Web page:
Lee, who says that he is attracted towards Rs 1 matchboxes, however makes it clear that he does not go out of his way to find or buy matchboxes; instead he prefers to stumble upon them. Talking about his favourite ones, he says, “From a purely design perspective I really like one that I came across in Jaipur a few years ago. The label shows a lit match on a deep blue background. I like the simplified graphic form, the balanced composition and the selective use of bold flat colour. It reminds me of the Priester poster designed by Lucian Bernhard in 1906.”

Deccan Herald

In today’s Deccan Herald newspaper there is a feature on my Indian matchbox project.


The Indian Express

A feature on me in today’s “India by Design” issue of Eye Magazine in The Indian Express.


Collections at Fictilis

100 of my Indian matchboxes are currently featured in ‘Collections’, a show at Fictilis Gallery, Seattle. This “collection of collections” runs until 30th March.

Information about the exhibition and the artists involved can be read here. Photographs from the opening can also be seen here.


Collections at Fictilis Gallery, Seattle

‘Collections’ at Fictilis Gallery, Seattle. Featuring 100 of my Indian matchboxes.




Collections that require some kind of creative categorization or idiosyncratic taxonomy. Collections that draw attention to the processes and politics of collecting.

Opening March 1st 2012 (reception 6-9pm) at FICTILIS. [Facebook event link.]

A collection of collections. Featuring work by:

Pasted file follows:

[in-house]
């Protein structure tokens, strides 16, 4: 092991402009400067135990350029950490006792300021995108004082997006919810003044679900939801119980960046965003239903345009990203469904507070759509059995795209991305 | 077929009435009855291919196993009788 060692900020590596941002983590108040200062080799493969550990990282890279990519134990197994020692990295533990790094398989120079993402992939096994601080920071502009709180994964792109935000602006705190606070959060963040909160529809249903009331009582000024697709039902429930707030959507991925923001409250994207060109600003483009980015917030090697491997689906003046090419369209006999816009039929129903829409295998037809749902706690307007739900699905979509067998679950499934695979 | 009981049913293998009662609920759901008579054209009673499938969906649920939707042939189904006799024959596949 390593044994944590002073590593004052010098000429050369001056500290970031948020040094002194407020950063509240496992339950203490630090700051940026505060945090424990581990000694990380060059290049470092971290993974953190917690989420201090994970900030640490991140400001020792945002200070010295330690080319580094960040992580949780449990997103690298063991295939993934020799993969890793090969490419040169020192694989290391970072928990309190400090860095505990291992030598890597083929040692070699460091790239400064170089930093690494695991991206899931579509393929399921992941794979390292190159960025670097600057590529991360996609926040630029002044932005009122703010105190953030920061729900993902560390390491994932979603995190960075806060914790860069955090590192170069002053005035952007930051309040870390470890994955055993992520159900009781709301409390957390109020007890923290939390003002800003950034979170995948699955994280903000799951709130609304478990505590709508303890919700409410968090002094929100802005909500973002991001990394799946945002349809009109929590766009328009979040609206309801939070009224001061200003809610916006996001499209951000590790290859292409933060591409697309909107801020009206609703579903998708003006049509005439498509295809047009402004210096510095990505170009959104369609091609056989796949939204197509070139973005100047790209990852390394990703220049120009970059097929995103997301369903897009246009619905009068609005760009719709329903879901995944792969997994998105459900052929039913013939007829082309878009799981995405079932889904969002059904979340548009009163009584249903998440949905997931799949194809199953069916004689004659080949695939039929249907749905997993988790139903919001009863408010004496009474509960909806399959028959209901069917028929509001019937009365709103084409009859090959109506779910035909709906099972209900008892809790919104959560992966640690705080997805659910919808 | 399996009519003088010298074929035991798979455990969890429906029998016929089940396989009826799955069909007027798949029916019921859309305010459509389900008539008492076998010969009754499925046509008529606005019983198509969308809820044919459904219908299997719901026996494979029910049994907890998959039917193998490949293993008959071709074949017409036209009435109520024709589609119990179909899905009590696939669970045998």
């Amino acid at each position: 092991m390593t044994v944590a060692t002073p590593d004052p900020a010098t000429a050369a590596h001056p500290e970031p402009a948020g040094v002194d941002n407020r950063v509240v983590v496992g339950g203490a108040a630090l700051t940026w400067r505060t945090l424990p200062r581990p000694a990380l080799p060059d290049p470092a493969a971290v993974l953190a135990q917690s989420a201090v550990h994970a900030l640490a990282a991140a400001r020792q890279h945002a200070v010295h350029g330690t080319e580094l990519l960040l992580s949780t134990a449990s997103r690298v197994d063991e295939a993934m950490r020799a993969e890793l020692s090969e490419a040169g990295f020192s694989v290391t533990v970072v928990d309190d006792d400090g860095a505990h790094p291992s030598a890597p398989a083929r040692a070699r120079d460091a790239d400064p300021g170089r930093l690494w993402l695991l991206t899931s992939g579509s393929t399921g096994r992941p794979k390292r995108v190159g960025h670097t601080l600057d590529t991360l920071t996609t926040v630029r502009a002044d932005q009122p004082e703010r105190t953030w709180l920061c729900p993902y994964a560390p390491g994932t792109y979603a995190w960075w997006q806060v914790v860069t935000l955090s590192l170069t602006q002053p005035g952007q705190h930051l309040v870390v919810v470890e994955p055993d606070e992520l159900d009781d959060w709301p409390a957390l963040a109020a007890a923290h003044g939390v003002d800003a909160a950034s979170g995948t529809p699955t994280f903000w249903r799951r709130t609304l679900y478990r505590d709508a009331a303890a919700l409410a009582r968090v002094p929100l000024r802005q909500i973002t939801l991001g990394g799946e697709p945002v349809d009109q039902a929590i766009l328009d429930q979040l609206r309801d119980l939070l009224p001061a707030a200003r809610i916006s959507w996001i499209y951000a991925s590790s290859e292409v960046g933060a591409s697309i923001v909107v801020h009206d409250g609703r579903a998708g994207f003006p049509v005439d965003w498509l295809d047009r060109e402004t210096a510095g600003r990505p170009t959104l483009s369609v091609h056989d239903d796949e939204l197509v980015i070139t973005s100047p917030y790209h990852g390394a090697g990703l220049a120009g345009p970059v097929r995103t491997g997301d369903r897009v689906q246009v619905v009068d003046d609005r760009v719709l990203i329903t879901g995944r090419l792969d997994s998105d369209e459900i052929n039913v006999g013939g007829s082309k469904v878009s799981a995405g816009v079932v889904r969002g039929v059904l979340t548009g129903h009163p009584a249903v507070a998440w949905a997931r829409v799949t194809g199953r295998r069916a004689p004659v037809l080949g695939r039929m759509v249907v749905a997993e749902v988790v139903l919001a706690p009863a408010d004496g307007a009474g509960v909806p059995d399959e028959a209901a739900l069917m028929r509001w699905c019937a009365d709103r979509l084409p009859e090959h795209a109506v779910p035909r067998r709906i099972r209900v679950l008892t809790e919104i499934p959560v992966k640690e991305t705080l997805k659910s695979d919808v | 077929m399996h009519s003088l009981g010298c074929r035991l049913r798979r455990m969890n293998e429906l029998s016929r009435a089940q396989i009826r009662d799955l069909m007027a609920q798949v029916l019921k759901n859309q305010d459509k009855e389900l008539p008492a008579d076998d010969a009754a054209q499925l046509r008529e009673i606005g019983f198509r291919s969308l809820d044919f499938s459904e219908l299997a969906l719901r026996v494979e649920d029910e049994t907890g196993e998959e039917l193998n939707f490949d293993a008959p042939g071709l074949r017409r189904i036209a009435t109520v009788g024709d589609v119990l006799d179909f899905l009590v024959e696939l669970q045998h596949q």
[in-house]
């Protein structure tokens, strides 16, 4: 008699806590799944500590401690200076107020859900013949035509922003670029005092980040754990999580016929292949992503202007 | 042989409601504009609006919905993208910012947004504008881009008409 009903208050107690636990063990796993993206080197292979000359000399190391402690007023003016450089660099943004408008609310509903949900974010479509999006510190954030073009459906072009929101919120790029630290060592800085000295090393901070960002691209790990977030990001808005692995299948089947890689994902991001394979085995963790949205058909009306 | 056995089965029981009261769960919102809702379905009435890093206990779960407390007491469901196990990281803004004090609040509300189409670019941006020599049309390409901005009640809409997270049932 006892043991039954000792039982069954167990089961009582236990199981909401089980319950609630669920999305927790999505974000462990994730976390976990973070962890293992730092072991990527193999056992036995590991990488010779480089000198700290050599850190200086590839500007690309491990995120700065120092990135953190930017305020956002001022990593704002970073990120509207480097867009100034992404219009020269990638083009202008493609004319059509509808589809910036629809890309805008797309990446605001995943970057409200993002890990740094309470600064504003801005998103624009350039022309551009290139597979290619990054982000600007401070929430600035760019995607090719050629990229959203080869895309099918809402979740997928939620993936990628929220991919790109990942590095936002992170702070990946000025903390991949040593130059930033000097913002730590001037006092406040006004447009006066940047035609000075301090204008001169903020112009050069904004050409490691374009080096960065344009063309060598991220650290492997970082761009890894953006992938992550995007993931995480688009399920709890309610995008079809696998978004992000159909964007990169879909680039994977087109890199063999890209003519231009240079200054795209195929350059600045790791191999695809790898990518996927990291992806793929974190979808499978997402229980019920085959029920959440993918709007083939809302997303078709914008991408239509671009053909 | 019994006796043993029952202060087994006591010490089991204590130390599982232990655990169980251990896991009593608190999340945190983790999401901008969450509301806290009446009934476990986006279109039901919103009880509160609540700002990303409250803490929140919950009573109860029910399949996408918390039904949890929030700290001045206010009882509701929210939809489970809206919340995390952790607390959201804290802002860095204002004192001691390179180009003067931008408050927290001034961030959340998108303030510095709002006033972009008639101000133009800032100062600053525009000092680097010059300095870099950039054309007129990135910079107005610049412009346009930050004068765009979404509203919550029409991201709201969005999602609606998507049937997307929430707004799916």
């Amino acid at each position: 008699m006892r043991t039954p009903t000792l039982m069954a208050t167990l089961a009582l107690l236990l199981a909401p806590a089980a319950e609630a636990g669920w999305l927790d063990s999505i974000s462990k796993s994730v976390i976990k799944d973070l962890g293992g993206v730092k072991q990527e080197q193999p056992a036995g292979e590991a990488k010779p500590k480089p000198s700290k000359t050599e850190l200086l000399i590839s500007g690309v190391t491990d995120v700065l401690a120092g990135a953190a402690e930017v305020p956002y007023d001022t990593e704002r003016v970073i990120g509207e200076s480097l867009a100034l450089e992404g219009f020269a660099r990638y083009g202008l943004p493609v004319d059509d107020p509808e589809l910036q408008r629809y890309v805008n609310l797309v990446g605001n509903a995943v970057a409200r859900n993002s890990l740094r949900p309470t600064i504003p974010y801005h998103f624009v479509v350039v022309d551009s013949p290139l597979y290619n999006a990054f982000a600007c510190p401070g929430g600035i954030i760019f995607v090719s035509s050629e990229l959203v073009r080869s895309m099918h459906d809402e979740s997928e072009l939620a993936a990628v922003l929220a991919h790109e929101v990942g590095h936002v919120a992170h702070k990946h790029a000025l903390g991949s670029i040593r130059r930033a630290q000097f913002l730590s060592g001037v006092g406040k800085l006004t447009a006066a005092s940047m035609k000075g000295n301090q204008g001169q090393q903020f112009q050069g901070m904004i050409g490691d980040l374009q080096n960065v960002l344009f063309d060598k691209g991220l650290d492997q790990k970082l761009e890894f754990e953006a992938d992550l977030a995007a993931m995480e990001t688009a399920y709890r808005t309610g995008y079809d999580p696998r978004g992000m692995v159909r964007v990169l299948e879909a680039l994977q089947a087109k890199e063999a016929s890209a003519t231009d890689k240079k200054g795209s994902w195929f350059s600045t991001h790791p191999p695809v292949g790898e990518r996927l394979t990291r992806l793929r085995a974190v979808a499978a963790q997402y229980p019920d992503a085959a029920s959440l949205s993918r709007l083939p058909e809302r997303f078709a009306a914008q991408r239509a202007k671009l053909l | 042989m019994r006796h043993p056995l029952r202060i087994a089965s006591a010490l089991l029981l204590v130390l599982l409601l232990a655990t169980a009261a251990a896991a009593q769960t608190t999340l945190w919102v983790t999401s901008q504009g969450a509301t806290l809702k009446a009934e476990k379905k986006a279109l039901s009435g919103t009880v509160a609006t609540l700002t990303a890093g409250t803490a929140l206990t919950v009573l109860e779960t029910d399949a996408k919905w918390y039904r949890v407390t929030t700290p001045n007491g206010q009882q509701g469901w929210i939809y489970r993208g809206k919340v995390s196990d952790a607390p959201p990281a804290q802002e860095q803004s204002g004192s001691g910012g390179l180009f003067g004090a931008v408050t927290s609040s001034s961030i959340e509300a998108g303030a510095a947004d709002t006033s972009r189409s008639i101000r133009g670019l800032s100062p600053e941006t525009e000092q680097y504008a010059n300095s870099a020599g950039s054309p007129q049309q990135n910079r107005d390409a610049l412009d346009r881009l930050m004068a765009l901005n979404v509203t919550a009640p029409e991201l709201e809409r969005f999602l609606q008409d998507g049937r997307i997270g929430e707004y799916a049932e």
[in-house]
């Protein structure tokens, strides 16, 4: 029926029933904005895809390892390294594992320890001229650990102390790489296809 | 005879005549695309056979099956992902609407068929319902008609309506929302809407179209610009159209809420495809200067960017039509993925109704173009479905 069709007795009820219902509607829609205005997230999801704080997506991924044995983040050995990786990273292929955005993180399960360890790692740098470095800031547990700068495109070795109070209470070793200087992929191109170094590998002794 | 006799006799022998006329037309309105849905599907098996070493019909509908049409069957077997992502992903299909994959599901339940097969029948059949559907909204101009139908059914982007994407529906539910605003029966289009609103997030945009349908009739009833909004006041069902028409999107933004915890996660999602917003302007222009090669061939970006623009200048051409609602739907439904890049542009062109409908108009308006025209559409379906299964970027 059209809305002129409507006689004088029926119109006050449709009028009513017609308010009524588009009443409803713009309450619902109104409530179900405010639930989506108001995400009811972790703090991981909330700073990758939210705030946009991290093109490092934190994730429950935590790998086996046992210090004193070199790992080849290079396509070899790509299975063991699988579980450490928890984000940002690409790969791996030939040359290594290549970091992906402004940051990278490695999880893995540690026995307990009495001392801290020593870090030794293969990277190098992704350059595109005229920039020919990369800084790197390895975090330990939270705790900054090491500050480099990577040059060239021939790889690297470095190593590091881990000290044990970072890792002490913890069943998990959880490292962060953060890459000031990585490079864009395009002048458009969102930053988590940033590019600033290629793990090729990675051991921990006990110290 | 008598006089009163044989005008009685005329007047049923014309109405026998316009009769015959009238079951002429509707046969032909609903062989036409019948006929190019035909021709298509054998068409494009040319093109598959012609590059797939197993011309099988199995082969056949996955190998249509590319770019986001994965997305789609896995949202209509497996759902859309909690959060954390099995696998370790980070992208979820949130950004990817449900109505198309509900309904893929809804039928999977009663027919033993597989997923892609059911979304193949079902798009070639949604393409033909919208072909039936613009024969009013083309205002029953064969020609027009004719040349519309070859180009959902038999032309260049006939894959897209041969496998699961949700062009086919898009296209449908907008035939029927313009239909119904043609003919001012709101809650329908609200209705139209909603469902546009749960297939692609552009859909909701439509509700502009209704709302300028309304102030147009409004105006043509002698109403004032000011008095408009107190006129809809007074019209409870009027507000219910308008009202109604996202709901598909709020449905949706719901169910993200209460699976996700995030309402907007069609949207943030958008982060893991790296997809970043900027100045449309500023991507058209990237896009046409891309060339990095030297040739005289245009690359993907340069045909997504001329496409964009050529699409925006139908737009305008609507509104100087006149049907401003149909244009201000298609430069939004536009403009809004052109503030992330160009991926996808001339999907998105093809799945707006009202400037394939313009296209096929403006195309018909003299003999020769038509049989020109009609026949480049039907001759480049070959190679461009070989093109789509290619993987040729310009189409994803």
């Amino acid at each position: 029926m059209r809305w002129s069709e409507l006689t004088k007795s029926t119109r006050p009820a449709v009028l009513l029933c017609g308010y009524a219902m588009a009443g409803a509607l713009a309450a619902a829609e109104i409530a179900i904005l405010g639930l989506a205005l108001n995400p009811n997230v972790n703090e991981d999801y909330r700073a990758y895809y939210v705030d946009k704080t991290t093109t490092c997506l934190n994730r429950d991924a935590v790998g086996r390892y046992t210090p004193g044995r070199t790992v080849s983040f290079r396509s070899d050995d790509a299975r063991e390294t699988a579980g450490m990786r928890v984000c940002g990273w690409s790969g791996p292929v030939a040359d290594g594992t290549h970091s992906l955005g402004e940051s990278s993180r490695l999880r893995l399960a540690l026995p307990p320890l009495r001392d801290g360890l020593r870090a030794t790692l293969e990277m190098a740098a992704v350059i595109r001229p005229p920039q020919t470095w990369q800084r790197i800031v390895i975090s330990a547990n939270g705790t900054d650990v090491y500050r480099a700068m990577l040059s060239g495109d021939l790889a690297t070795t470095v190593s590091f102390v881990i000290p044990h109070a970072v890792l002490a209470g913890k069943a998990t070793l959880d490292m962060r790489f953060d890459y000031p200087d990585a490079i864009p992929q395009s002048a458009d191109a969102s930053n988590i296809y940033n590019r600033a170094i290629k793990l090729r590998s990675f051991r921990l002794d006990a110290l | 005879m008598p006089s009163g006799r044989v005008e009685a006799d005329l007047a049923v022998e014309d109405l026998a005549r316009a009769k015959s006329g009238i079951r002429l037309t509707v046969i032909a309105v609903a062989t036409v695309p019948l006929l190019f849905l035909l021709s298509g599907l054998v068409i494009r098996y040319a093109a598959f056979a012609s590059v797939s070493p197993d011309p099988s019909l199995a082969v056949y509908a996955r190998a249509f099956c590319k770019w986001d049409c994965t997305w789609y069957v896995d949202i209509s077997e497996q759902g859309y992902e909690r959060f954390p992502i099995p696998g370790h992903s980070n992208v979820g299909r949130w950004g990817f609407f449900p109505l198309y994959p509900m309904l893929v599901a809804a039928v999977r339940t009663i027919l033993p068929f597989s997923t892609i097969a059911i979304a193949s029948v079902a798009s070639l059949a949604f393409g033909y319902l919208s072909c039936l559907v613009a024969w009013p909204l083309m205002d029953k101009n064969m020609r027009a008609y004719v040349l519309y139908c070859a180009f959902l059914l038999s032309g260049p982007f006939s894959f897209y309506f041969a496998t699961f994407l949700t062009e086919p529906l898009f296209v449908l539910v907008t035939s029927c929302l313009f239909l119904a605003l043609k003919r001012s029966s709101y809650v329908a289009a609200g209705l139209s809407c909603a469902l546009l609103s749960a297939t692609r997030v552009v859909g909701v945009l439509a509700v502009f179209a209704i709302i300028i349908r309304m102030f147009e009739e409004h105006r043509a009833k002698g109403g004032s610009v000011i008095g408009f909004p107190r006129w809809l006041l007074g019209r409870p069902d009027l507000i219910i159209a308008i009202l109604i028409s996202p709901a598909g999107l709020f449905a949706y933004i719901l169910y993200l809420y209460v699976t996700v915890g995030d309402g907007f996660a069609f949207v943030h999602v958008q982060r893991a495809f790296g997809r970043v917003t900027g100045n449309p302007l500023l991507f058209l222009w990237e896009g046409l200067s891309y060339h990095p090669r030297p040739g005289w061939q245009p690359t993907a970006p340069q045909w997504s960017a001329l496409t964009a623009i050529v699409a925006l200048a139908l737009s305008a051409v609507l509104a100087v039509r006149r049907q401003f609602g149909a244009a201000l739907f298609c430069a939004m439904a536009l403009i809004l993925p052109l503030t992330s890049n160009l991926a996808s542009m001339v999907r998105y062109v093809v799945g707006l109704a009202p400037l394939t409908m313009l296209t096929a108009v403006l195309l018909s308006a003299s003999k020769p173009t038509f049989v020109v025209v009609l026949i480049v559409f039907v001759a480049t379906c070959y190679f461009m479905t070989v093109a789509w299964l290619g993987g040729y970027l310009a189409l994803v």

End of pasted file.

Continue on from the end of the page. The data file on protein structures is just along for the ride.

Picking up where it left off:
Center for Genomic Gastronomy
Gina Coffman
Michael Demers

Adam Farcus

Timothy Furstnau
Alan S. Hokins
Tim Hutchings

Mary Anne Kluth
Matt Lee
Noah Pedrini
Ben Pranger
Mary Rothlisberger
Hugh Russell
Dominic Sansone
Sarah Sinclair
Abby Spangel Perry
Ryan Thompson

The world’s largest collection of “mailpiece security screens” (or envelope patterns).  A collection of “meteorwrongs” (rocks mistakenly identified as meteorites) from the Arizona State University’s famous collection.  A set of ceramic models based on a geologist’s verbal descriptions of favorite rocks. A small, traveling natural history museum that holds a lovingly assembled and ever changing exhibit of natural objects.A collection of sticky notes found all over the world. Selections from the Play Generated Map and Document Archive of paper documents created during play. A collection of 120 shoe heels found on the streets of Chicago between the years 1989-1992, with map marking each location. Photographic documentation of lost tennis balls. Twenty 1970s photographs whose provenance is unknown. A collection of matchboxes from the India. An archive of collections of dried slugs, pet coffins, clay and shell sculptures, sweater lint art, and more from a 1980s childhood. 30 variations of Cobra Commander action figures arranged according to color. Crushed Crush bottles and cans photographed exactly as they are found.  A collection of used 35mm film canisters, flattened and photographed in a uniform method. One month’s worth of preserved food for an adult human. Two years worth of nail clippings. Four years of beard clippings. Seven years of drain catch from a New York City loft. A collection of tiny, unholdable pieces of bar soap melded together. A lifetime of daily to-do lists.

And more….

Exhibition runs through March 30th.